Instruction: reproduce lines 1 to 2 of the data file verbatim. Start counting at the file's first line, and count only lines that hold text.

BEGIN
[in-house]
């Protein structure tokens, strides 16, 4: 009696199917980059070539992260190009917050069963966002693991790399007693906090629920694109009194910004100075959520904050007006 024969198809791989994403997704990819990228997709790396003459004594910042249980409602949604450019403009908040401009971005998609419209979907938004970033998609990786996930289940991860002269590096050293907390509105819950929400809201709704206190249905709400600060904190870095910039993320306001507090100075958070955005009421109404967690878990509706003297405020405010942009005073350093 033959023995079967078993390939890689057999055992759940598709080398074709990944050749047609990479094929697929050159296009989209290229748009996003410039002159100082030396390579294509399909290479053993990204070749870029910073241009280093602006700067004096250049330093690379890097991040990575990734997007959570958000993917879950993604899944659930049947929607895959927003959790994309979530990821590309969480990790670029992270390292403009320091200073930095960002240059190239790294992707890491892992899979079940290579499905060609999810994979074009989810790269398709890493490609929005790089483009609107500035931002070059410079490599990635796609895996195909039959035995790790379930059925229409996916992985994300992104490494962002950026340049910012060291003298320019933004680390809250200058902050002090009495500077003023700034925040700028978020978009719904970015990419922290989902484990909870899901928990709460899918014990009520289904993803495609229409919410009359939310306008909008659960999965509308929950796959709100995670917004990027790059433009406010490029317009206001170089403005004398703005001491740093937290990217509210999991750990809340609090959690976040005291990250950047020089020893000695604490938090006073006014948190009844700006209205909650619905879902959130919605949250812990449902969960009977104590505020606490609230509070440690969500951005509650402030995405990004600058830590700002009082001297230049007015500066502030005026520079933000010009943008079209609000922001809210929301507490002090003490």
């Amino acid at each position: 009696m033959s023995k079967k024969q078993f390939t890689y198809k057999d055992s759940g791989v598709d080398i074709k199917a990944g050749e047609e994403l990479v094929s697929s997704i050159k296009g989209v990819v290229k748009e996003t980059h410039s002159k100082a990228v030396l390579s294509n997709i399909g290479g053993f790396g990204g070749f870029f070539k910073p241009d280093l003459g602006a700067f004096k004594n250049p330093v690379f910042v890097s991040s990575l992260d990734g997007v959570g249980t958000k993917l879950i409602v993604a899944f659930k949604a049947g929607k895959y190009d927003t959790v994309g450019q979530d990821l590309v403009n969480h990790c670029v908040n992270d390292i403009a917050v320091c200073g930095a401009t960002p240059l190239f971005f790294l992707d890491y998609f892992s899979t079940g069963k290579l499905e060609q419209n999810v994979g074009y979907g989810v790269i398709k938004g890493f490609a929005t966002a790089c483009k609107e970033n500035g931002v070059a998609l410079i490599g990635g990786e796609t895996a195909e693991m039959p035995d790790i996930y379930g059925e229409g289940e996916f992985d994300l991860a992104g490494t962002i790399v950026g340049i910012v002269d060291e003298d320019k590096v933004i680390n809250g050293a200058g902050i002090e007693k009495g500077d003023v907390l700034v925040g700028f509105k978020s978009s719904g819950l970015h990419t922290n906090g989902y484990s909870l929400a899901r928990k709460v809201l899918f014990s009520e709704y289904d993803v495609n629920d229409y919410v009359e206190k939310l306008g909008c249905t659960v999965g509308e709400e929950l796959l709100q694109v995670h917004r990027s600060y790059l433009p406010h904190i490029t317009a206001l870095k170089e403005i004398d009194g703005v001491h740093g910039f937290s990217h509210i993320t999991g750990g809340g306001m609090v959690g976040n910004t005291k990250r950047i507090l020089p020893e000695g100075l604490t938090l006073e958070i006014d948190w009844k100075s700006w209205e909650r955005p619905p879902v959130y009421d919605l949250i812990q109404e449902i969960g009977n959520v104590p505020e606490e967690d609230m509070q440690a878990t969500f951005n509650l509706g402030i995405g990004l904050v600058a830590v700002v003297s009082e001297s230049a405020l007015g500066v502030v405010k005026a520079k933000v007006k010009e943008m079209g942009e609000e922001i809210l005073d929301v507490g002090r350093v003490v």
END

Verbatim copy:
[in-house]
């Protein structure tokens, strides 16, 4: 009696199917980059070539992260190009917050069963966002693991790399007693906090629920694109009194910004100075959520904050007006 024969198809791989994403997704990819990228997709790396003459004594910042249980409602949604450019403009908040401009971005998609419209979907938004970033998609990786996930289940991860002269590096050293907390509105819950929400809201709704206190249905709400600060904190870095910039993320306001507090100075958070955005009421109404967690878990509706003297405020405010942009005073350093 033959023995079967078993390939890689057999055992759940598709080398074709990944050749047609990479094929697929050159296009989209290229748009996003410039002159100082030396390579294509399909290479053993990204070749870029910073241009280093602006700067004096250049330093690379890097991040990575990734997007959570958000993917879950993604899944659930049947929607895959927003959790994309979530990821590309969480990790670029992270390292403009320091200073930095960002240059190239790294992707890491892992899979079940290579499905060609999810994979074009989810790269398709890493490609929005790089483009609107500035931002070059410079490599990635796609895996195909039959035995790790379930059925229409996916992985994300992104490494962002950026340049910012060291003298320019933004680390809250200058902050002090009495500077003023700034925040700028978020978009719904970015990419922290989902484990909870899901928990709460899918014990009520289904993803495609229409919410009359939310306008909008659960999965509308929950796959709100995670917004990027790059433009406010490029317009206001170089403005004398703005001491740093937290990217509210999991750990809340609090959690976040005291990250950047020089020893000695604490938090006073006014948190009844700006209205909650619905879902959130919605949250812990449902969960009977104590505020606490609230509070440690969500951005509650402030995405990004600058830590700002009082001297230049007015500066502030005026520079933000010009943008079209609000922001809210929301507490002090003490």